So much of it comes down to a question of influences: Conrad, not Clancy; BioShock, not Call of Duty. At first glance, Spec Ops: The Line looks like so many other military shooters, built of sand dunes and dusty fatigues and filled with the flash and sparkle of a thousand rifles glinting in the sun. Look again, though, and you'll see the setting's quietly fantastical, and the two-man squad under your command seem unusually tense - worn down, twitchy, even a little shell-shocked.
Yager's latest is trying to have it both ways, perhaps - Gears-flavoured stop-and-pop action one minute, The horror, the horror, the next - but the end result is interesting in its internal conflicts, and bold in its willingness to embrace its own confusion. Spec Ops: The Line is a game divided, and that isn't a criticism at all. It's actually the best thing about it.
This isn't the first shooter to draw from Joseph Conrad's novel Heart of Darkness, of course, but compare it to Ubisoft's attempt in the brilliant, uncompromising and frequently infuriating Far Cry 2 and you won't find too many elements in common. Far Cry 2 was a sandbox and Spec Ops is a corridor: it's a cover-based blaster in which you clear rooms of enemies, cast weapons aside to pick up new ones, and occasionally sit back to watch a set-piece unfold.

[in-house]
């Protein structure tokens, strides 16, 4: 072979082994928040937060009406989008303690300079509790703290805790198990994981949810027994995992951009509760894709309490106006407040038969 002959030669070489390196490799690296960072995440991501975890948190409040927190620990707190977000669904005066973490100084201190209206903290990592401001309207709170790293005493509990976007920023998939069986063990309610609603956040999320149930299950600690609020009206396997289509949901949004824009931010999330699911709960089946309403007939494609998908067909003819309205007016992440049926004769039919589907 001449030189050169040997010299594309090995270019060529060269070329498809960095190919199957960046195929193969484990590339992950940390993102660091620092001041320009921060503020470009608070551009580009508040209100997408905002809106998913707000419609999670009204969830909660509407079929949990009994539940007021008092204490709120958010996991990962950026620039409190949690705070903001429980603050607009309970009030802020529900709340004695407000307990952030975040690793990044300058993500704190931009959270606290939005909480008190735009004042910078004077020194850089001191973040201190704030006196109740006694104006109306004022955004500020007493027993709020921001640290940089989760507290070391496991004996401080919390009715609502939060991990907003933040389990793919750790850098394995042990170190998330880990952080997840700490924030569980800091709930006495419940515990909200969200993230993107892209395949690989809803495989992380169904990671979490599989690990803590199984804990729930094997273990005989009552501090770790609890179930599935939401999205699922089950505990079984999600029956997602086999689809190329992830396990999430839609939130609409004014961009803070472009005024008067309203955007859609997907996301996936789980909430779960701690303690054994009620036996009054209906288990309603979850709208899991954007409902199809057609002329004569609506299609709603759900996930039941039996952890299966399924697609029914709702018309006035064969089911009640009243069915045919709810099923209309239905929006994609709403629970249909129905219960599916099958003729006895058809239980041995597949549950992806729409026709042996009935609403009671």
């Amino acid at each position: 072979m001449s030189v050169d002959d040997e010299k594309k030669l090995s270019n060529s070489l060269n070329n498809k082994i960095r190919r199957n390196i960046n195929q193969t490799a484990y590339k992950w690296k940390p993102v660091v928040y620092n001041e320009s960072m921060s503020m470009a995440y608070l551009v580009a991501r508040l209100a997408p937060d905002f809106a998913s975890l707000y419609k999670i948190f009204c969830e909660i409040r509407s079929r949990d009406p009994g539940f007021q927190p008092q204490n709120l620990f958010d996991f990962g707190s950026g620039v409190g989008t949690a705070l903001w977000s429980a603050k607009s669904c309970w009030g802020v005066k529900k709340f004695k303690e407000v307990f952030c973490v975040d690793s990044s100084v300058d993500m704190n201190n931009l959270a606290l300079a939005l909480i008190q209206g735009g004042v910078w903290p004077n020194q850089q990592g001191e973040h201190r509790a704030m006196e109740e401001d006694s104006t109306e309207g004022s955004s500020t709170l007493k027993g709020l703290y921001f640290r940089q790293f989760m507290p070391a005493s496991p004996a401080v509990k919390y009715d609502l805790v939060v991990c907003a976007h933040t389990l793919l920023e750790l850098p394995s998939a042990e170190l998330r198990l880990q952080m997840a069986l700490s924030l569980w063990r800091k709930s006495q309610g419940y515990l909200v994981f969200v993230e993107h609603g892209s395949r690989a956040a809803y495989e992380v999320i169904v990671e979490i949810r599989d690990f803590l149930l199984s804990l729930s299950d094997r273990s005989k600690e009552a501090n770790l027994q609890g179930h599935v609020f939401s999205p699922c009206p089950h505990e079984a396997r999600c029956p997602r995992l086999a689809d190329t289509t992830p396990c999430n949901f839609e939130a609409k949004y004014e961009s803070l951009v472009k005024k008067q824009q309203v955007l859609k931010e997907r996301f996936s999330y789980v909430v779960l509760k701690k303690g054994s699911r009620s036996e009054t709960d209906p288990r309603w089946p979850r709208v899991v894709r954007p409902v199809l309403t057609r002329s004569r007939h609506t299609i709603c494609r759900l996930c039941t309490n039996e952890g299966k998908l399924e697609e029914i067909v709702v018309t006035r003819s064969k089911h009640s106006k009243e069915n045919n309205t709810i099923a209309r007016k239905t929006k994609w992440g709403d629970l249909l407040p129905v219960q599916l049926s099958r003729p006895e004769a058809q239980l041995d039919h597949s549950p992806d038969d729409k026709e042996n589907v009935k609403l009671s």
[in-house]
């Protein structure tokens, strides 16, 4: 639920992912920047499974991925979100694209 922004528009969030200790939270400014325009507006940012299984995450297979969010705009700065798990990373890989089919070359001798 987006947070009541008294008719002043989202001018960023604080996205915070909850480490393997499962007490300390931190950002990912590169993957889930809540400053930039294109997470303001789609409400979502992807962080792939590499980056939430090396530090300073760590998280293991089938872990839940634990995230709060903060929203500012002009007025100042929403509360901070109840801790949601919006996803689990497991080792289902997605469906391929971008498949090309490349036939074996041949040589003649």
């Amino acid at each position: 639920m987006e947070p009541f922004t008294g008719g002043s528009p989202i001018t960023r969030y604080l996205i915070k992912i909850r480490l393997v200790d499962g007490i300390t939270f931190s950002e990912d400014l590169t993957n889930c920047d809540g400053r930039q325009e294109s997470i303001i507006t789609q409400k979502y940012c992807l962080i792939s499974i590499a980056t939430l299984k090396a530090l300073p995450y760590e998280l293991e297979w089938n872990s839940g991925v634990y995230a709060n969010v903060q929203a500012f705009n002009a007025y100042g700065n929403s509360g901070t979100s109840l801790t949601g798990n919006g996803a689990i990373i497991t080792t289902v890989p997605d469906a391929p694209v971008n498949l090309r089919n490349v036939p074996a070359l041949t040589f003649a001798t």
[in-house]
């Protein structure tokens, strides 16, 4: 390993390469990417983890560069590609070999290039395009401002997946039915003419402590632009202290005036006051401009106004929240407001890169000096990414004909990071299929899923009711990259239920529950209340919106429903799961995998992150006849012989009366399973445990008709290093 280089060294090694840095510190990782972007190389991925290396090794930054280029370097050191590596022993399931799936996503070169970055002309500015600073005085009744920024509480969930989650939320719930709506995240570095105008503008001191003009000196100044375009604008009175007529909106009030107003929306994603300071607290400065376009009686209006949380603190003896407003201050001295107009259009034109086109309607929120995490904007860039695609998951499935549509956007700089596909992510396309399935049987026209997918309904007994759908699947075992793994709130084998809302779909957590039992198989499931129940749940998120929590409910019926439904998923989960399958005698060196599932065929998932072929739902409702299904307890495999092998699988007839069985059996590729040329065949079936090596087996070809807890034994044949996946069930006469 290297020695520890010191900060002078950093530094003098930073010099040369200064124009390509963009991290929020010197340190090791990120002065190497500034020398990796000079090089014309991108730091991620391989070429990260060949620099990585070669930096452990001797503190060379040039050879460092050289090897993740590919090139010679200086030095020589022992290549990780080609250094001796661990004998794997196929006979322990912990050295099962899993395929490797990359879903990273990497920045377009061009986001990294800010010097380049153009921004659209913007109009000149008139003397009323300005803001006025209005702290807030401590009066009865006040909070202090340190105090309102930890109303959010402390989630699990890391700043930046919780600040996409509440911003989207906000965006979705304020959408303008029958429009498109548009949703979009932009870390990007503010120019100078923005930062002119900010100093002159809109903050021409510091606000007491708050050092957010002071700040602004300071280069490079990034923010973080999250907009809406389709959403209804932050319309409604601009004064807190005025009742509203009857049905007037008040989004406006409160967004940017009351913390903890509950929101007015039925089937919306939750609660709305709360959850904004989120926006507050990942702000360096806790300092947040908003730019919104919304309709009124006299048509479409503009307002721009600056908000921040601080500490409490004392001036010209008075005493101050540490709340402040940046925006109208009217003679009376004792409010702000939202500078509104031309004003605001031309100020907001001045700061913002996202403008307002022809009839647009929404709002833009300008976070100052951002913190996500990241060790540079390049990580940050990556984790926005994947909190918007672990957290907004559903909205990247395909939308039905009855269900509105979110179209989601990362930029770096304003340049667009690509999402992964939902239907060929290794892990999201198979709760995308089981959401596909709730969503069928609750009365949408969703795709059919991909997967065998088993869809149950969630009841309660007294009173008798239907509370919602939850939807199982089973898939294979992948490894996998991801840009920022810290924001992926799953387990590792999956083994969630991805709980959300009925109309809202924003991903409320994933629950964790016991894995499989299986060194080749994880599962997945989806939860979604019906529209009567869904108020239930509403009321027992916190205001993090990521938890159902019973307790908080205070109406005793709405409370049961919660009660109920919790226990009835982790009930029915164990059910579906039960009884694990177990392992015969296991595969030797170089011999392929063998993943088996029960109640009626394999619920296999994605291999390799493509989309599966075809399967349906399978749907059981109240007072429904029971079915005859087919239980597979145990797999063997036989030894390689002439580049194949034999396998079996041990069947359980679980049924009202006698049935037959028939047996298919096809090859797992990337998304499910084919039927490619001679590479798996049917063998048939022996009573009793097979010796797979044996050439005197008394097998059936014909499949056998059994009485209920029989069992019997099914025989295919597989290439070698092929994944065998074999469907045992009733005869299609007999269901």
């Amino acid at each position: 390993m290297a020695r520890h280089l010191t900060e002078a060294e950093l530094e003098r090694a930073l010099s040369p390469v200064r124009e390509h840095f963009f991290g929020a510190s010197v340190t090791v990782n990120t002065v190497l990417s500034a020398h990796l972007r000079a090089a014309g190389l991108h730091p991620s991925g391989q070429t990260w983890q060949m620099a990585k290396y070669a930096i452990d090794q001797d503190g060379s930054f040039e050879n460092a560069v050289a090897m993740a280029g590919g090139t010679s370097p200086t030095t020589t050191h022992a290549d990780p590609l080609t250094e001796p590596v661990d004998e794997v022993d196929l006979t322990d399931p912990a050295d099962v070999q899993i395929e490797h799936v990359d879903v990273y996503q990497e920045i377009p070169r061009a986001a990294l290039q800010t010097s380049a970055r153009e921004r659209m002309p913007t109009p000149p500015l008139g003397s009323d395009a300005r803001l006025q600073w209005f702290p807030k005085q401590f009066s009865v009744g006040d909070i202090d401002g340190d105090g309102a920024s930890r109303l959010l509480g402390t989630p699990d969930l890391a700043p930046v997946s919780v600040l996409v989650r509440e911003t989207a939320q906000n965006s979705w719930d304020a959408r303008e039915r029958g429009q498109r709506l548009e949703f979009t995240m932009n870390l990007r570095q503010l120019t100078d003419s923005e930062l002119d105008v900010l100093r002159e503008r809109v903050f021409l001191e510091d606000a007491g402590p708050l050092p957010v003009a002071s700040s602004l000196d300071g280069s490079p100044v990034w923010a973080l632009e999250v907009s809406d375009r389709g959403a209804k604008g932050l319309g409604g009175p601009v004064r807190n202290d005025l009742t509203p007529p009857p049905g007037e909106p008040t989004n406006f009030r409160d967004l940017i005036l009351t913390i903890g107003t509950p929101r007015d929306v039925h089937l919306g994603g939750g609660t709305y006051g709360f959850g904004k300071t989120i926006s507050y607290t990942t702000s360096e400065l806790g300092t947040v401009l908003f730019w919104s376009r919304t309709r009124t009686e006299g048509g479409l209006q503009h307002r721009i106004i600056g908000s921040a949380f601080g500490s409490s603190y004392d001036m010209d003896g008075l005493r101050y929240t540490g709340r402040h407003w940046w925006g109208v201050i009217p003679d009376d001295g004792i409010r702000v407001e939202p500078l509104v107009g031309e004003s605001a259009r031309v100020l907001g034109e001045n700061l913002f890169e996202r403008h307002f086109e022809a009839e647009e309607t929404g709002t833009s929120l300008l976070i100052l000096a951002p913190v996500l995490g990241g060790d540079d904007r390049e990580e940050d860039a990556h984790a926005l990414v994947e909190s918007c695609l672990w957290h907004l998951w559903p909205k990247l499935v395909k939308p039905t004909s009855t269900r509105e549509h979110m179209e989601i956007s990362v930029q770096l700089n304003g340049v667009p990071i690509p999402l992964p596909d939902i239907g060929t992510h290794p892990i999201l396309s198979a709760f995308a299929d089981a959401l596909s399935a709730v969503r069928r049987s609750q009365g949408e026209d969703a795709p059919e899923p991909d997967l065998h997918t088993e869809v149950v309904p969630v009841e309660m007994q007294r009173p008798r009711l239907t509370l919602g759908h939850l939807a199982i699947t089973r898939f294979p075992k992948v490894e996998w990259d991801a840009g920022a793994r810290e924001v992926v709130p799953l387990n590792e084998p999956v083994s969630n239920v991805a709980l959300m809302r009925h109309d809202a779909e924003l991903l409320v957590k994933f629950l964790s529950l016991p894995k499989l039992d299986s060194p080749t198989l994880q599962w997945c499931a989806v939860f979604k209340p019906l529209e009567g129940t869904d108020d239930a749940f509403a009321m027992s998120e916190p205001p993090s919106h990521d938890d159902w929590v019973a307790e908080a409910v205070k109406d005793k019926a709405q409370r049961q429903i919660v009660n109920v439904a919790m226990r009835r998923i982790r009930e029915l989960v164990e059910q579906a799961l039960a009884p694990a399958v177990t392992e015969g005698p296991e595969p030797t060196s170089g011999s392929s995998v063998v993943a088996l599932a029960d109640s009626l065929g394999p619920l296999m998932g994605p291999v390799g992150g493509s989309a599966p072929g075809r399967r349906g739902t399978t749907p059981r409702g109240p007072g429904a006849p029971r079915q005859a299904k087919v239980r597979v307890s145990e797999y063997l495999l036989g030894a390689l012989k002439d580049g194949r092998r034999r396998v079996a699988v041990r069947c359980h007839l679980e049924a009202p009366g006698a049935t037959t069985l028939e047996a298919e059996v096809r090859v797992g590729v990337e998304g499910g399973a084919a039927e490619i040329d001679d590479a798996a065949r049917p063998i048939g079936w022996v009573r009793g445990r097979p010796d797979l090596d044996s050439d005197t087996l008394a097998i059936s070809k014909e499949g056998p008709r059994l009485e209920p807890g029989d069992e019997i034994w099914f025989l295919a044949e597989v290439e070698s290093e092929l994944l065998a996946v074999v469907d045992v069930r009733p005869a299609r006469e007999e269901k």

The Marlowe stand-in is Captain Martin Walker: Nolan North with a wrinkle in his brow and the past playing on his mind. North's in everything these days, of course, but that ubiquity actually works in Spec Ops' favour. You're so used to his breezy, knockabout presence that you're gently wrong-footed as his character slowly comes into focus. You're all set for a matinee hero and you don't expect a lead with a little more substance to him.
Walker's the head of a three-man team, and he's been sent to explore Dubai after it's been swallowed by the desert in a series of freak sandstorms. His hero, Colonel John Konrad, was meant to be leading an evacuation, but the storms got worse and he hasn't been heard of for months. Recently, strange radio signals have started crackling out from the centre of this extravagant, battered metropolis. Walker's the first one in afterwards and he discovers that the city has become a weird, crumbling battlefield: a shifting maze filled with wild men and charred corpses.